MPC delivers 896 shots for <I>Transformers: Rise of the Beasts</I>
August 1, 2023

MPC delivers 896 shots for Transformers: Rise of the Beasts

LONDON – MPC ( contributed nearly 900 visual effects shots to the Paramount Pictures feature Transformers: Rise of the Beasts. Directed by Steven Caple Jr., the film is set in the 1990s and introduces a new faction of Transformers — the Maximals — which join them as allies in defending the Earth.

Production VFX supervisor Gary Brozenich oversaw the visual effects, working with MPC VFX supervisors Richard Little and Carlos Caballero Valdés, and MPC VFX producers Cindy Deringer and Nicholas Vodicka. Over 1,000 artists and production crew collaborated across MPC’s studios in London, Montreal, Bangalore, Los Angeles, Toronto and Adelaide to deliver 896 shots. Their work included creating 18 of the movie’s characters, including Arcee, Bumblebee, Mirage, Optimus Primal, Optimus Prime, Rhinox, Scourge and the planet eating Unicron. 

MPC’s major contributions included the start of the story in New York, and the abandoned warehouse scene where the heroes meet the Autobots. Additionally, the studio worked on the Ellis Island battle, the Switchback mountain chase and the pivotal sequence where the Autobots meet the Maximals.

Brozenich met with the filmmakers in 2021 to plan how to bring the directors vision of a new Transformers film to life. MPC’s on-set crew traveled to Montreal, New York and Peru to gather data from the shoot for the VFX work. Meanwhile, in Los Angeles, MPC’s visualization team, supervised by Abel Salazar, worked alongside the director and VFX supervisor to help craft the previs for many of the film’s dynamic sequences. They then helped to ensure a smooth transition into VFX by providing postvis for shots. Salazar and a team of artists continued into post production, providing over 2,000 postvis shots, helping to provide a solid foundation for MPC's VFX teams to build upon.

Character development began with concept art created by the production’s art department. Over the course of production, some designs were further developed by MPC’s art department, headed up by art director Leandre Lagrange. Lagrange and a team of six artists worked on concepts for volcano environments, details of Unicron’s design, Arcee’s face design, Optimus Prime’s weapon, and various holograms, including Arcee’s scan hologram. For the transformations, MPC developed a proprietary tool that allowed animators to slice, separate and transform geometry on a model, in any given shot, on any asset. The success of the transformations was a joint effort between multiple departments, including R&D, animation mechanic TDs and CG lighters.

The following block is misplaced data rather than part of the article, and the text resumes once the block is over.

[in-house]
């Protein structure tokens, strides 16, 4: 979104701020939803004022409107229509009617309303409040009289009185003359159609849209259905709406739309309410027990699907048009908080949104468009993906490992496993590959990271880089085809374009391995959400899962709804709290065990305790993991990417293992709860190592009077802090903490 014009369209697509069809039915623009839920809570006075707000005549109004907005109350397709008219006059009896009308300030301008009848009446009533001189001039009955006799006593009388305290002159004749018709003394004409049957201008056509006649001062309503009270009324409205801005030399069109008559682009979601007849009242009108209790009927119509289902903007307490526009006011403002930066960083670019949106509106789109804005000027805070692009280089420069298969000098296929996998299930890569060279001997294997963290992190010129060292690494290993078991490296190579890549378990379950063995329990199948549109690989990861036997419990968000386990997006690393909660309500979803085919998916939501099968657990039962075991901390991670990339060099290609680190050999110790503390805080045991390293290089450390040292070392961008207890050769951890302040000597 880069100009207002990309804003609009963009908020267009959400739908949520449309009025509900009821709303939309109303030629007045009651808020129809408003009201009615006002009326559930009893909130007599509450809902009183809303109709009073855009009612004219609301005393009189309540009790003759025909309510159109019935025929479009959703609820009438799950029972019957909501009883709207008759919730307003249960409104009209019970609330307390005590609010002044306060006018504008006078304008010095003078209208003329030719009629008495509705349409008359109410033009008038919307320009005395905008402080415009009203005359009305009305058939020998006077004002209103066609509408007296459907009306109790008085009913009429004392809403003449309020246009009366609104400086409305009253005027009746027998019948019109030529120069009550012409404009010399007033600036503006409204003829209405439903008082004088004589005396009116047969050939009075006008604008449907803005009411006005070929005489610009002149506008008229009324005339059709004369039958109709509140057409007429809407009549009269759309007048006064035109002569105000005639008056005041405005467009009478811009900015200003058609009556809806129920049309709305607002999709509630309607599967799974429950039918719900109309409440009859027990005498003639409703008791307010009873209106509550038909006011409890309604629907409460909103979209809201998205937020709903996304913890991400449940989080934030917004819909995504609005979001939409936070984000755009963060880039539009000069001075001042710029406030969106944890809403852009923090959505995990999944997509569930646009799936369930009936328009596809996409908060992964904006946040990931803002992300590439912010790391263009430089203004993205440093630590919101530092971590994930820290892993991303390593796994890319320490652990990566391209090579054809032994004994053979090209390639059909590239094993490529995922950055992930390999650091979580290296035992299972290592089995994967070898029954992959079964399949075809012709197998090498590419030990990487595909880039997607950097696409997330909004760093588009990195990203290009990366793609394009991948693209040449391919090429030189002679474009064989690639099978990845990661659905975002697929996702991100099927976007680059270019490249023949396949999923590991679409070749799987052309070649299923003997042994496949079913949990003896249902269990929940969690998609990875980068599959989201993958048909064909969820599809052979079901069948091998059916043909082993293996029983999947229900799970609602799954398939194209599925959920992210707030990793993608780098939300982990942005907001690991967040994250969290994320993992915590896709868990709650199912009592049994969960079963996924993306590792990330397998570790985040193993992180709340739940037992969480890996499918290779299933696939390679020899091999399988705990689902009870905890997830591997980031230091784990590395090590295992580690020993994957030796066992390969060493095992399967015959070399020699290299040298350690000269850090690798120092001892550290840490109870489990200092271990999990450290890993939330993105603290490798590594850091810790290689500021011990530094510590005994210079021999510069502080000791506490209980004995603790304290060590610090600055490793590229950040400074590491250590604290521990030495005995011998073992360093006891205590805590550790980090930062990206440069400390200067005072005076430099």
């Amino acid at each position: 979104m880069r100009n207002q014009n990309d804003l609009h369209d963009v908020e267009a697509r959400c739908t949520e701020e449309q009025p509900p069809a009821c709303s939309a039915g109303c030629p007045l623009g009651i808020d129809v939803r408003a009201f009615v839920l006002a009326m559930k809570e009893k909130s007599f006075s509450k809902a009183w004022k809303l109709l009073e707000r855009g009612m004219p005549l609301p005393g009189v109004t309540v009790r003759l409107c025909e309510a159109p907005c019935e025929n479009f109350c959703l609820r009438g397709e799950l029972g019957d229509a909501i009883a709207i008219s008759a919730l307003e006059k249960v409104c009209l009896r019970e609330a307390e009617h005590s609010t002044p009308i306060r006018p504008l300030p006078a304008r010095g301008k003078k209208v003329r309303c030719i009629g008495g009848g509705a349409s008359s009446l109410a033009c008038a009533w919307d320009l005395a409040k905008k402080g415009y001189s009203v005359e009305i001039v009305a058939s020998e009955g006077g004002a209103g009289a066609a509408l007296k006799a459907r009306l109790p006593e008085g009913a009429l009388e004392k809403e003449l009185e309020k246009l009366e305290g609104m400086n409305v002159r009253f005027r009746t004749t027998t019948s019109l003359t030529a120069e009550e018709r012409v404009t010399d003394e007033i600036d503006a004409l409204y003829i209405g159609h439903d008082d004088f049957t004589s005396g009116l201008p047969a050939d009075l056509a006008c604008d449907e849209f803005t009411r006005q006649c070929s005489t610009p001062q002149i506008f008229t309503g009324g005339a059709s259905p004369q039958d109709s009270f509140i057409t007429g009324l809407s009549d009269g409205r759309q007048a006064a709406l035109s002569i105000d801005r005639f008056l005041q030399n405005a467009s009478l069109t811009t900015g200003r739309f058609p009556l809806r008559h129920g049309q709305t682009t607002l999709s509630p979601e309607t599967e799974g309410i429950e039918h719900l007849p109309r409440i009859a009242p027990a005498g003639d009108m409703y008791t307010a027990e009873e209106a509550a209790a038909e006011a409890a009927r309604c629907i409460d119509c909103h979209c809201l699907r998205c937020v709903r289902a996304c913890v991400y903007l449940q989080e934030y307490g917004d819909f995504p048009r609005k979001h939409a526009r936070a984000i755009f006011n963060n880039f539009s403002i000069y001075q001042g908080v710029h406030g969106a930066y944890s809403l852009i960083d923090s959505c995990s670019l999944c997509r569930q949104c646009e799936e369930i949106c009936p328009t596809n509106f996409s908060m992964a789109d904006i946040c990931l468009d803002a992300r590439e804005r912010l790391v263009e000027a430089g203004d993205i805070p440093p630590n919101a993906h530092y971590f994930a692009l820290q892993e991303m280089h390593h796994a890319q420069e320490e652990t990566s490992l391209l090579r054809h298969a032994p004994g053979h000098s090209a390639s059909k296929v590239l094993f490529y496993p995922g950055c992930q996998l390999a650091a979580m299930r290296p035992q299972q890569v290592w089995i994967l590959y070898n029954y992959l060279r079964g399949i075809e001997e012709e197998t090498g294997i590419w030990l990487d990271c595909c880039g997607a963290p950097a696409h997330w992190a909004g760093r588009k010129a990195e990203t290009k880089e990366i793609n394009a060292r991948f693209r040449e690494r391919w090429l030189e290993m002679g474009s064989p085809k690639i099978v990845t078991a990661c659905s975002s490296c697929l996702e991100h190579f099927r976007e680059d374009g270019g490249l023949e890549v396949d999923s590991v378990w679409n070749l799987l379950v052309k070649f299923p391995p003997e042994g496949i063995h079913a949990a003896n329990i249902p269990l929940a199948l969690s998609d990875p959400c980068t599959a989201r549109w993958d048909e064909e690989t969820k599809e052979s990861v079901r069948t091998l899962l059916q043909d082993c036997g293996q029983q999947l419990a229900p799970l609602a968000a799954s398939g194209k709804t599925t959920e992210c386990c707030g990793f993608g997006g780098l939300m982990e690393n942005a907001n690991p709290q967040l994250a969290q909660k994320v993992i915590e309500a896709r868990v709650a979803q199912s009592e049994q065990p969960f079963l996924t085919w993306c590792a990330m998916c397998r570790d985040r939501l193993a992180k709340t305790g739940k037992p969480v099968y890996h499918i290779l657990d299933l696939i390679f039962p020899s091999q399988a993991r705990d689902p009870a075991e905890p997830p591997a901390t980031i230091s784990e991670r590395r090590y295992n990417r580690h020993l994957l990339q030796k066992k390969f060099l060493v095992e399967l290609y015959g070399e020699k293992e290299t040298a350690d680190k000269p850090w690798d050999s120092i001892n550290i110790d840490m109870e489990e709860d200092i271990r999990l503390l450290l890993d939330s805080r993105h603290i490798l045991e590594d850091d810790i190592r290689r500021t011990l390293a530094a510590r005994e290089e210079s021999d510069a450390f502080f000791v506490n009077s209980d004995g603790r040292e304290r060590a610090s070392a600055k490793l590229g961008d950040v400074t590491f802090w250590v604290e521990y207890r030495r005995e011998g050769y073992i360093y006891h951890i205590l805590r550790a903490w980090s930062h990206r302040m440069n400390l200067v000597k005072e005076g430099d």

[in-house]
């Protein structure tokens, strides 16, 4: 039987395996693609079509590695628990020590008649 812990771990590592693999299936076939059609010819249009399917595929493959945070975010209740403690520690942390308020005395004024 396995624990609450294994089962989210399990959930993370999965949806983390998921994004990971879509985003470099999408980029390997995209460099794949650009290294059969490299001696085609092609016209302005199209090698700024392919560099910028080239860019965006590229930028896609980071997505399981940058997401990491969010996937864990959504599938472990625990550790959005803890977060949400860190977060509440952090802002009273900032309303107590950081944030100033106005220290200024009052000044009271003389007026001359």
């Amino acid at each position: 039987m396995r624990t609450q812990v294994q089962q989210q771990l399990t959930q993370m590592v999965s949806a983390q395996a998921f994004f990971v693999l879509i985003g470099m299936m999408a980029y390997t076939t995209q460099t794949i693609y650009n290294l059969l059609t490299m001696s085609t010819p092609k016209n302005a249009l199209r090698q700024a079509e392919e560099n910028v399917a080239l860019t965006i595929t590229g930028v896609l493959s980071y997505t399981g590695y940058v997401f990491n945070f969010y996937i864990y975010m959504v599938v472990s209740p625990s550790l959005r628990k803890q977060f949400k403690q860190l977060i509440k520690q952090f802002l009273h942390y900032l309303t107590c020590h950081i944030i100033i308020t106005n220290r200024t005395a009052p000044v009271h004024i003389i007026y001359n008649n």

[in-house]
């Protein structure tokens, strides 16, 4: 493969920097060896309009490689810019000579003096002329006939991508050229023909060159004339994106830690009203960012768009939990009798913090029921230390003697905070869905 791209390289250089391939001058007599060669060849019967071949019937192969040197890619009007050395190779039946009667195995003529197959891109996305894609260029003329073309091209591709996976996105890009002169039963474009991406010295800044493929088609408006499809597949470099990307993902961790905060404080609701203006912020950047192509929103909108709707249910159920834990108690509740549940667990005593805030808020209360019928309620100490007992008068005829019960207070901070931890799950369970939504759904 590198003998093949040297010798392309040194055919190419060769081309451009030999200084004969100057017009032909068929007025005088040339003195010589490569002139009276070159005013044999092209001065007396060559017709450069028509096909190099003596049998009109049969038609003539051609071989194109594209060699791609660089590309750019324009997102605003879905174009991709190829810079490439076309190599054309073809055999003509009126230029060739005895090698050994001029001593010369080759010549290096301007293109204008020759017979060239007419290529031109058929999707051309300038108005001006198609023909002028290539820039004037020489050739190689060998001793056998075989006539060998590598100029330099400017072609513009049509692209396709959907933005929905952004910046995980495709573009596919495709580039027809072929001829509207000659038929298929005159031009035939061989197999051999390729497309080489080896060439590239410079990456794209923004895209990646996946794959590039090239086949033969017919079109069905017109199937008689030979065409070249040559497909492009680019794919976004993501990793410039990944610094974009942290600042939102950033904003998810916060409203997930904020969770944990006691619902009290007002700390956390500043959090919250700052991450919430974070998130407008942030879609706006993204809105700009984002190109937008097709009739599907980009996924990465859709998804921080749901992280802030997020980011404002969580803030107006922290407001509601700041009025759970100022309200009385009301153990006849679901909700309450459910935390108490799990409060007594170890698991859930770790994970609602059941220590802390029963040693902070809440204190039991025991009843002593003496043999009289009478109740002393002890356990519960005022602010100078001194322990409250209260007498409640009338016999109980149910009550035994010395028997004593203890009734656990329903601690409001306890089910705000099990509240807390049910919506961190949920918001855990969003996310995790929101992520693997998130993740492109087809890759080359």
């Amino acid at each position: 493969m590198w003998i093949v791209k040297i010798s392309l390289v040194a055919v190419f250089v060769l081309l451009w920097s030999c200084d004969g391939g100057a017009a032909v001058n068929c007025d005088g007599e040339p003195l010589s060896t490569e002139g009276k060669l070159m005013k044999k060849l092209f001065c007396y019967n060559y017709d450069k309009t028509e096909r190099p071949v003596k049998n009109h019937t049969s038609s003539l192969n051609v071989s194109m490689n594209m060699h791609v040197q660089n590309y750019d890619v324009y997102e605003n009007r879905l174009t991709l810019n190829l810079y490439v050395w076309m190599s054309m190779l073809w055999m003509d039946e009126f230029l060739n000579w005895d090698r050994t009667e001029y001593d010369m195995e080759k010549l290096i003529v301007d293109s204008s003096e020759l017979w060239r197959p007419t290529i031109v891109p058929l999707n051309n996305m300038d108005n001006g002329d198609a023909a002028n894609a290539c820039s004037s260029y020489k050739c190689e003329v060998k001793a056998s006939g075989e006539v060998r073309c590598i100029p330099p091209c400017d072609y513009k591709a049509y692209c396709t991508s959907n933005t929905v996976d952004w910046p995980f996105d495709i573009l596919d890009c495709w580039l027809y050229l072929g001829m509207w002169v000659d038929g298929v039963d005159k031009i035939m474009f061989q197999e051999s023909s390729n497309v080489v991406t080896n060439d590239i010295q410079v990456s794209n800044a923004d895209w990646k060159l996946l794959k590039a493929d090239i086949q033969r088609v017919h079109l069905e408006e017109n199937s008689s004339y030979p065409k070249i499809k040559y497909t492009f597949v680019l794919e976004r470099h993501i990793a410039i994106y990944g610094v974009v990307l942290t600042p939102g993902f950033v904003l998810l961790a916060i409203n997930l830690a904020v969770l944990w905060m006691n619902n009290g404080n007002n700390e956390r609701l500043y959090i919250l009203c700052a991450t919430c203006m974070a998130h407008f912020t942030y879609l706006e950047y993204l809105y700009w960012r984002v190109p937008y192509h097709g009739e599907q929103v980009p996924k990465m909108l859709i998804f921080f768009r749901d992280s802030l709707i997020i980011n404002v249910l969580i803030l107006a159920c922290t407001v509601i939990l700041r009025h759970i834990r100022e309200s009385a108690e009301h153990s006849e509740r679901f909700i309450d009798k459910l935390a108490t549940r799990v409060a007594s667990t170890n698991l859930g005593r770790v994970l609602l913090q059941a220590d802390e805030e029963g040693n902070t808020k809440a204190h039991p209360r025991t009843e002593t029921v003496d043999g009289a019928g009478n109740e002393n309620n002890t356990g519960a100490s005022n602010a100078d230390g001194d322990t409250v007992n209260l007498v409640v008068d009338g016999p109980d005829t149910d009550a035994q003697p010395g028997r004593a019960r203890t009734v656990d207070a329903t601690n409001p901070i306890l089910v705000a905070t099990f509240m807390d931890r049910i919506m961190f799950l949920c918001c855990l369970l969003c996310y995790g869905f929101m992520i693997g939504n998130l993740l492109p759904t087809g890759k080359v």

MPC’s environments team had multiple large-scale, full-CG and digital set extensions to build, from jungle environments, to mountains, to built-up cities. One of largest environments involved changing the present-day New York skyline back to 1994. 

“It was really interesting to see how much Manhattan has changed over the last 30 years,” notes MPC VFX supervisor Richard Little. “We created a huge CG build of Manhattan based on images from photography and footage gathered from the early ‘90s. We had some incredible images of the skyline, given to me by New Yorkers I worked closely with on the shoot in Manhattan. Some of these images came from their family’s personal photography collections. The Williamsburg Bridge, which is heavily featured in the sequence when Noah meets the Autobots, was scanned and photographed to help our environments team with the build. We were very fortunate the Manhattan authorities were so helpful in allowing us to collect the photography we needed.” 

“MPC’s creative teams and supervisors were excellent collaborators for us on the film,” adds Brozenich. “From asset creation and design to the creation of highly-complex, full-screen environments, the teams nailed the brief with flair. The robots were exceptionally crafted and animated. I was pleased to uphold the legacy of the franchise with them.”

"Our collaboration with director Steven Caple Jr. and production VFX supervisor Gary Brozenich allowed us to push the boundaries of what is possible in visual effects,” states Little. “Working on Transformers: Rise of the Beasts has been a thrilling and challenging experience for our team. We've combined our passion for storytelling with great artistry and technology to create an unforgettable cinematic experience for audiences."